Chrysler’s emissions boffins leveraged the strong manifold vacuum that was sucking unaerated fuel into the intake manifold under deceleration. Their solution was to send either ported (above throttle) or manifold (below throttle) vacuum to the distributor, depending on driving conditions. This was achieved with what was called a distributor vacuum control valve:
The control valve has three vacuum nipples: one to manifold vacuum, one to the vacuum advance port on the carburetor, and one to the distributor vacuum advance. The spring has a tension adjuster screw running through the centre of its keeper cap.
This is a pneumatic logic gate—really, the first engine control module. It advances the timing under closed-throttle, high-vacuum situations: deceleration or coasting with foot off accelerator. When manifold vacuum (below the throttle) is equal or less than ported vacuum (above the throttle), the distributor receives an ordinary ported vacuum signal as though the valve weren’t there. When the throttle is closed and there’s no ported vacuum, the strong manifold vacuum under the closed throttle at higher-than-idle engine speed overcomes the control valve’s preload spring, opening the valve and sending manifold vacuum to the distributor, which advances the spark.
This handily resolved the timing conflict, and so Chrysler were first with an emission control system that met all the targets: it radically cut emissions without spoiling driveability, performance, or fuel economy.
The system comprised this control valve, a carburetor with leaner and more precise calibration, and a distributor with a modified centrifugal advance curve to provide normal levels of spark advance for acceleration and cruising despite the retarded basic timing.
It was called CAP, the Clean Air Package, and was first launched on a trial basis in California in 1963. That trial was a grand success; equipped cars ran well, with good driveability and fuel economy and much cleaner exhaust. Here are two tests of the time (again, click the pic for the article as a PDF); a Popular Mechanics article from November of 1963…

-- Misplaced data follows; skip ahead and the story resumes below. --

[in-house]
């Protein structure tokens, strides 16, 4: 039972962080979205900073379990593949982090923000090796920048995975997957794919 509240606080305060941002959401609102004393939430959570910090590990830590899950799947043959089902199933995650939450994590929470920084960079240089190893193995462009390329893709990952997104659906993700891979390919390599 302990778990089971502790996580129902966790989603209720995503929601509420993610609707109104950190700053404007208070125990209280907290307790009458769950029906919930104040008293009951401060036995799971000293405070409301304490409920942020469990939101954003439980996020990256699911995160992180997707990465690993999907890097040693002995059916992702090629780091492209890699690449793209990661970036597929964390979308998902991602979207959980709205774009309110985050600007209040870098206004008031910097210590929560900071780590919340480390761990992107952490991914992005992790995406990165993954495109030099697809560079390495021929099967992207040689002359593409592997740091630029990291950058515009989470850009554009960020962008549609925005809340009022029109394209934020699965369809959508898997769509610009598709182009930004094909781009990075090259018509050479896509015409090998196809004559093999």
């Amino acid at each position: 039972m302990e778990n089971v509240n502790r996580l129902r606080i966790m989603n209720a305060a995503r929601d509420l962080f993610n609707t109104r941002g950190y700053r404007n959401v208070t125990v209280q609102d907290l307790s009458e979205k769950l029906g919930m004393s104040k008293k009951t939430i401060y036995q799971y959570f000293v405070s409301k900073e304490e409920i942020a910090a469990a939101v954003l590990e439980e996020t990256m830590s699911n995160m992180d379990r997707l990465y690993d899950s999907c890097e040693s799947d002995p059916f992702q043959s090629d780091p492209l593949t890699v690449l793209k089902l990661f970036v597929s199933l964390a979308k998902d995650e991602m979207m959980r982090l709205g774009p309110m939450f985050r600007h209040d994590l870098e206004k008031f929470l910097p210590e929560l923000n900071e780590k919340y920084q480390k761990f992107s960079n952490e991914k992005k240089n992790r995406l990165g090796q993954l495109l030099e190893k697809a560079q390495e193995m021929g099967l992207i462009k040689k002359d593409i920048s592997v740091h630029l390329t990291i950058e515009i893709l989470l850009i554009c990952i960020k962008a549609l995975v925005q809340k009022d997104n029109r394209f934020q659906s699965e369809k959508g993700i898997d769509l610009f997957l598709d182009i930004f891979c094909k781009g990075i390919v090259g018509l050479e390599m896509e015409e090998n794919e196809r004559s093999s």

…and one from Car Life, September ’63:
These 1963 installs show the valve with spring exposed; a snap-on plastic cover was added for volume production to attenuate valve rattle and discourage errant screwdrivers. The distributor vacuum control valve wasn’t a service nightmare, but it did add some check-and-adjust points at tune-up time. With insufficient spring tension it would give vacuum advance action at idle, which would interfere with setting the idle mixture and speed for a smooth, stable, clean idle. With excessive spring tension it was as though the valve weren’t present. It didn’t tend to go out of adjustment; as with many such things, it worked fine and best when left alone.
Starting in 1966, CAP became standard equipment on all Chrysler Corporation vehicles sold in California, and Chrysler even offered “UCCAP” (Used Car Clean Air Packages) at dealer parts counters, for retrofit to any 1955 or newer Chrysler vehicle.
All in all, CAP gave a much better result than other automakers could come up with for awhile, as these Popular Mechanics “Detroit Listening Post” excerpts show: